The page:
Palm Beach County stays out of lawsuit over Medicaid billingby John Kennedy | April 26th, 2012
Palm Beach County — for now — is staying out of a lawsuit filed Thursday by 47 Florida counties over the Legislature’s attempt to recover unpaid and disputed Medicaid bills.
Florida’s 67 counties expect to lose $70.5 million in health care dollars this year. Palm Beach County, alone, could lose almost $8 million. While County Commissioners earlier this month approved resolution supporting the lawsuit, they’re not part of the case filed in Leon County Circuit Court.
“We have a unique situation in Palm Beach with our health care taxing district,” said Todd Bonlarron, the county’s lobbyist. ”The county effectively says ‘you’re responsible…for health care. Our board supports the lawsuit. And they might take another look at it, but not now.”
The Florida Association of Counties also is involved in the challenge, which casts the Legislature’s action as an “unfunded mandate.” The constitution doesn’t prohibit the state from increasing costs for local governments. But to do so, measures must be approved by two-thirds of the House and Senate, which the Medicaid bill (HB 5301) didn’t get.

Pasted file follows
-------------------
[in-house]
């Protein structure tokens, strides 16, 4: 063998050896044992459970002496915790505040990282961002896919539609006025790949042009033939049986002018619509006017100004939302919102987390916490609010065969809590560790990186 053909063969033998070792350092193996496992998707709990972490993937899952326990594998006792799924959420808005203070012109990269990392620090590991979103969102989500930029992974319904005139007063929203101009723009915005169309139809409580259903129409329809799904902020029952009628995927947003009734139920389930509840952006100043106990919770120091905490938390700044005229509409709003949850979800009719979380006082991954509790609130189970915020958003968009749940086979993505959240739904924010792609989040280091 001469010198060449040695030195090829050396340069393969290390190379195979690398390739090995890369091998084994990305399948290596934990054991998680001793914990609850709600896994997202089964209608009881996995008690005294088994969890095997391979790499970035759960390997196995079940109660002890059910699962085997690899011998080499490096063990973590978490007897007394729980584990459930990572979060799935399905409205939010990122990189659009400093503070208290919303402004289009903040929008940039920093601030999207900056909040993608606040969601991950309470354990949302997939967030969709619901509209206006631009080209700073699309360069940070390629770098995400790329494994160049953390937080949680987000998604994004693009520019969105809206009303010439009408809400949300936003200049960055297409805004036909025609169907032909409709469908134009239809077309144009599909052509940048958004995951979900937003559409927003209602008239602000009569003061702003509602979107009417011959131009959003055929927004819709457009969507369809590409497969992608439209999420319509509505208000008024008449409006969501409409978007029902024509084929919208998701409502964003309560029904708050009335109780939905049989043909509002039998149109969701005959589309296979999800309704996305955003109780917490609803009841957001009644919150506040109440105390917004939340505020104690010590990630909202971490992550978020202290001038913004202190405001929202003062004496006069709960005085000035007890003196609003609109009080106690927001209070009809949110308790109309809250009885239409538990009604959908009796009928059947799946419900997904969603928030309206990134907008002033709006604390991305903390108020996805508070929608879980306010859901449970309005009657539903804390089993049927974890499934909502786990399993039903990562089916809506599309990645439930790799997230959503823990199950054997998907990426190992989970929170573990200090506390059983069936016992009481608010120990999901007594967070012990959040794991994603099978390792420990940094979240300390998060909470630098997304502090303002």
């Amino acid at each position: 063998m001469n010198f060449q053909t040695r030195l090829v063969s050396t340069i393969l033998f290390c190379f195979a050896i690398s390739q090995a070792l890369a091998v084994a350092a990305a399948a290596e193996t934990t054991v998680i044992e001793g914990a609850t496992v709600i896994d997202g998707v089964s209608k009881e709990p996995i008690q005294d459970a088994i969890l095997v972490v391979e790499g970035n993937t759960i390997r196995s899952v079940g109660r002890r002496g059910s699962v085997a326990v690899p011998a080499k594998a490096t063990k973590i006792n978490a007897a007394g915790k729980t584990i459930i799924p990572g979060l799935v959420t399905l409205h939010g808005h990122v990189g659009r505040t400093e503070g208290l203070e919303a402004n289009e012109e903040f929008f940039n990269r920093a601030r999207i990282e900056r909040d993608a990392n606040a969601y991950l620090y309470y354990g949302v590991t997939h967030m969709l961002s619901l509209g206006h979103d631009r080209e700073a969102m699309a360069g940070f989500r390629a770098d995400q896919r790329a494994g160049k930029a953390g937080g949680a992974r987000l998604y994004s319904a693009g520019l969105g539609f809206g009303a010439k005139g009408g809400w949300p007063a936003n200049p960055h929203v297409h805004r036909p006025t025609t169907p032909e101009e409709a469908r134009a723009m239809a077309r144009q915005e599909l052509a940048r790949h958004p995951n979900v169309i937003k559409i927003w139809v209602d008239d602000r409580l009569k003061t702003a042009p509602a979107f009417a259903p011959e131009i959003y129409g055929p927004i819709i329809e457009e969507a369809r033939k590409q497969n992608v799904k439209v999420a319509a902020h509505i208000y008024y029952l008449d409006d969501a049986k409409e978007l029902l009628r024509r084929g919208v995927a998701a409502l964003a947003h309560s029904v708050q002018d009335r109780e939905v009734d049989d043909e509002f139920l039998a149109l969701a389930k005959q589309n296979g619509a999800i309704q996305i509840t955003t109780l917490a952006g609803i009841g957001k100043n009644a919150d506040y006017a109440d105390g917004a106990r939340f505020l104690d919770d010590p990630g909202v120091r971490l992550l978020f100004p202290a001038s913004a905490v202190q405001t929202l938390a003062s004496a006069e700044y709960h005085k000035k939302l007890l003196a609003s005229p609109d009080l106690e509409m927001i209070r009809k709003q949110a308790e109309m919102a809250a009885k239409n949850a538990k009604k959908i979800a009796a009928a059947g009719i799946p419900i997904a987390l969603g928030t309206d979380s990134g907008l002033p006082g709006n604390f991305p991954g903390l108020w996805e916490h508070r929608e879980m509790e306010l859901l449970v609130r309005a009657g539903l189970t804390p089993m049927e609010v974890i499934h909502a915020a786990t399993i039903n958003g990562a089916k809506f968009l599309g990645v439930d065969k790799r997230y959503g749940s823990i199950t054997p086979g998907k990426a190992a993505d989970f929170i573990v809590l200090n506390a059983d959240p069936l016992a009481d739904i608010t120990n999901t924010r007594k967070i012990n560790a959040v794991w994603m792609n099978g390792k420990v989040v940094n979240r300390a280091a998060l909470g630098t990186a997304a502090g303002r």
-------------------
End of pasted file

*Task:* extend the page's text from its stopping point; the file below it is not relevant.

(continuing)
Lawmakers said local governments owe the state $325 million, and the legislation reduces local revenue sharing for several years.
But the amount of debt is disputed, with counties accusing the state of double-billing or demanding payments from them for treating Medicaid patients who turn out not to be county residents.
“This bill represents the worst kind of body blow to taxpayers,” said Martin County Commissioner Doug Smith, president of the Florida Association of Counties, when Gov. Rick Scott signed the bill last month. ”Rather than correcting Tallahassee’s error-ridden Medicaid billing system, HB 5301 codifies it and leaves local taxpayers with the bill.”
State lawmakers concede billings are frequently inaccurate, especially since Florida changed its system in 2008. In signing the measure, Scott added a letter in which he said the state’s Agency for Health Care Administration will work with counties on specific billing problems.